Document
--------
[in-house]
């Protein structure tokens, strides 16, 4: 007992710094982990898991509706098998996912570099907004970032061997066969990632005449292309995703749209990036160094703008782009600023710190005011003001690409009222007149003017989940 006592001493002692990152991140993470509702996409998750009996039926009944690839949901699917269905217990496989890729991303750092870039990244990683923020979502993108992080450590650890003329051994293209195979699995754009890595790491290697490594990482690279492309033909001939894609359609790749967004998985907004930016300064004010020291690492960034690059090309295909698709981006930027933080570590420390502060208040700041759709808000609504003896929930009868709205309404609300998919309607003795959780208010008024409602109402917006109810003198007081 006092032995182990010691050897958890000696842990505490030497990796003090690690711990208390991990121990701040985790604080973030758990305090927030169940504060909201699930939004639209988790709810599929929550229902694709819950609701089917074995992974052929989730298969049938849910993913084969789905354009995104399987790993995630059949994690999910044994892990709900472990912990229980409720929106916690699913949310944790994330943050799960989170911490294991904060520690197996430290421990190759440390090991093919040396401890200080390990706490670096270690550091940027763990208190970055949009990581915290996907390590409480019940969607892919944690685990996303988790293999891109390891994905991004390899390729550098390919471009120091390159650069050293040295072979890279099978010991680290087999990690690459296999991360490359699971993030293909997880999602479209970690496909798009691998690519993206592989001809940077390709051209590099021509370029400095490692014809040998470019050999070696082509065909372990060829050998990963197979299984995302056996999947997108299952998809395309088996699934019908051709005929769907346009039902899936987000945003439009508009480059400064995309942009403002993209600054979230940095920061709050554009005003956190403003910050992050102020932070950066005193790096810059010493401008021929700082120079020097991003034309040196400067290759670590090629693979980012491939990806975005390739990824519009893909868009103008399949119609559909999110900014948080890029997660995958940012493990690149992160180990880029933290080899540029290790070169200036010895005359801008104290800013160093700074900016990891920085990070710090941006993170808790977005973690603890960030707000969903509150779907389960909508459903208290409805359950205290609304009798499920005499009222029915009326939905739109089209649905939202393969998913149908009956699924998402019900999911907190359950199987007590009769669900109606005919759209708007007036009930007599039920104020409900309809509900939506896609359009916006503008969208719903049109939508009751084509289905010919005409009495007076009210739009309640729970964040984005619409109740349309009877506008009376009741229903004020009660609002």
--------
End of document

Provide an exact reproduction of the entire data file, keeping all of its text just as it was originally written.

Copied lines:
[in-house]
């Protein structure tokens, strides 16, 4: 007992710094982990898991509706098998996912570099907004970032061997066969990632005449292309995703749209990036160094703008782009600023710190005011003001690409009222007149003017989940 006592001493002692990152991140993470509702996409998750009996039926009944690839949901699917269905217990496989890729991303750092870039990244990683923020979502993108992080450590650890003329051994293209195979699995754009890595790491290697490594990482690279492309033909001939894609359609790749967004998985907004930016300064004010020291690492960034690059090309295909698709981006930027933080570590420390502060208040700041759709808000609504003896929930009868709205309404609300998919309607003795959780208010008024409602109402917006109810003198007081 006092032995182990010691050897958890000696842990505490030497990796003090690690711990208390991990121990701040985790604080973030758990305090927030169940504060909201699930939004639209988790709810599929929550229902694709819950609701089917074995992974052929989730298969049938849910993913084969789905354009995104399987790993995630059949994690999910044994892990709900472990912990229980409720929106916690699913949310944790994330943050799960989170911490294991904060520690197996430290421990190759440390090991093919040396401890200080390990706490670096270690550091940027763990208190970055949009990581915290996907390590409480019940969607892919944690685990996303988790293999891109390891994905991004390899390729550098390919471009120091390159650069050293040295072979890279099978010991680290087999990690690459296999991360490359699971993030293909997880999602479209970690496909798009691998690519993206592989001809940077390709051209590099021509370029400095490692014809040998470019050999070696082509065909372990060829050998990963197979299984995302056996999947997108299952998809395309088996699934019908051709005929769907346009039902899936987000945003439009508009480059400064995309942009403002993209600054979230940095920061709050554009005003956190403003910050992050102020932070950066005193790096810059010493401008021929700082120079020097991003034309040196400067290759670590090629693979980012491939990806975005390739990824519009893909868009103008399949119609559909999110900014948080890029997660995958940012493990690149992160180990880029933290080899540029290790070169200036010895005359801008104290800013160093700074900016990891920085990070710090941006993170808790977005973690603890960030707000969903509150779907389960909508459903208290409805359950205290609304009798499920005499009222029915009326939905739109089209649905939202393969998913149908009956699924998402019900999911907190359950199987007590009769669900109606005919759209708007007036009930007599039920104020409900309809509900939506896609359009916006503008969208719903049109939508009751084509289905010919005409009495007076009210739009309640729970964040984005619409109740349309009877506008009376009741229903004020009660609002």